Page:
The larger part will have black walls and ceilings, and will have a dense network of tree stumps overhead – excavated from the ground and cleaned, the remnants of the trunk and roots of fallen trees. Viewers observe the trees from below as they traverse the space among the suspended roots, witnessing their complex structure; they raise their heads, look at the dangling roots, touch them. They can move freely between them, but they are surrounded by whole branching systems whose forms are accentuated by discreet lighting installed among them. The floor is covered with an uneven layer of compacted soil, pieces of wood and bark. The air is fresh, cool, it smells of earth, moss and wood. Rhizopolis is a cave of life in which we absorb the aura generated by tree roots, smell and darkness.
The materiality of the roots and of the soil, their texture, smell and colour, is the only point of reference. The rest of the space is dematerialised by abstract black and the illumination of stumps and viewers. The installation is conceived as an intense, physical experience primarily engaging the senses and imagination. The aura of this futuristic shelter is peaceful, silent, and saturated with the intense presence of the real Other of our times - Other species.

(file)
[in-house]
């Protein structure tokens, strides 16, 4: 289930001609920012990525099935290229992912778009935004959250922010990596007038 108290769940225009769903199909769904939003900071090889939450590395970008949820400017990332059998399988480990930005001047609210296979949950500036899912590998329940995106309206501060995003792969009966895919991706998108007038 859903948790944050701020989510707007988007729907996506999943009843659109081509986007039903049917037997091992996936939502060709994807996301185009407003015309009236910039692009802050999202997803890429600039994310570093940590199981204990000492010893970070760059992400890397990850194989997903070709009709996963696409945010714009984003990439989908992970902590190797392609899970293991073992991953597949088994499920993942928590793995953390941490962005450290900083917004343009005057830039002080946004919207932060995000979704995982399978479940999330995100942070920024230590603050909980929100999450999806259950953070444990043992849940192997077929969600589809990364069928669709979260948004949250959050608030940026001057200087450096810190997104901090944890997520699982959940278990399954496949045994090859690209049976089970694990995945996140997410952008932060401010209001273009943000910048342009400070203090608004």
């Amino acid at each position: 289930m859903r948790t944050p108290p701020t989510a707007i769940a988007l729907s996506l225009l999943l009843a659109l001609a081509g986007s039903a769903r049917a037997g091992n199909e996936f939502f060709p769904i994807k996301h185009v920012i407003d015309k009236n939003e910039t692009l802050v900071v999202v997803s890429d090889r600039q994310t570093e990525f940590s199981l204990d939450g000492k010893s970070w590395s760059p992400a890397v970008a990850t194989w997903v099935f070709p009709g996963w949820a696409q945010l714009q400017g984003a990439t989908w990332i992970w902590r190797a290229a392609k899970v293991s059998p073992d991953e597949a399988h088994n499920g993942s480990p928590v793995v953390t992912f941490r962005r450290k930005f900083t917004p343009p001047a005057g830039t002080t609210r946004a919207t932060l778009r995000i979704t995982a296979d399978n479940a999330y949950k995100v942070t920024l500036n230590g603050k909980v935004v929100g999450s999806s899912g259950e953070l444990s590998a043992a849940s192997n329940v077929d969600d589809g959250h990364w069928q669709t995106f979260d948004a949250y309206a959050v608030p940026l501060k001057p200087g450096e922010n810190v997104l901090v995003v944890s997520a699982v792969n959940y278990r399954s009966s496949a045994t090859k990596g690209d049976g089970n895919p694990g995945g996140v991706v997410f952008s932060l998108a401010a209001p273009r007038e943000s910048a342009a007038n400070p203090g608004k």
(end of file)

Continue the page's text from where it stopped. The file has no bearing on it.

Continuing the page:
Thus, Rhizopolis is an underground or rather under-forest shelter, where humans are dependant on what they can extract from the root systems above them. Whether they are organic substances formed in the process of photosynthesis, water or mineral salts extracted from the substrate, people by necessity enter the circulation of matter of other species in order to survive. Rhizopolis is an attempt to describe the absolutely fundamental dependence on the conditions that make our biological existence possible.
Cavities and caves beneath root systems create an architecture that the survivors adapt to their needs. Found forms, a natural vernacular, offering a strange shelter, the functionality of which we cannot understand using disciplinary thinking about architecture. Only after rejecting these rules are we able to find ourselves in this underground world. The feminist understanding of architecture proposed here rejects its universal subject, which simplifies and unifies everything. We reach for the hypothetical possibility of a form created by the world of nature which people will adapt with the limited resources available to them.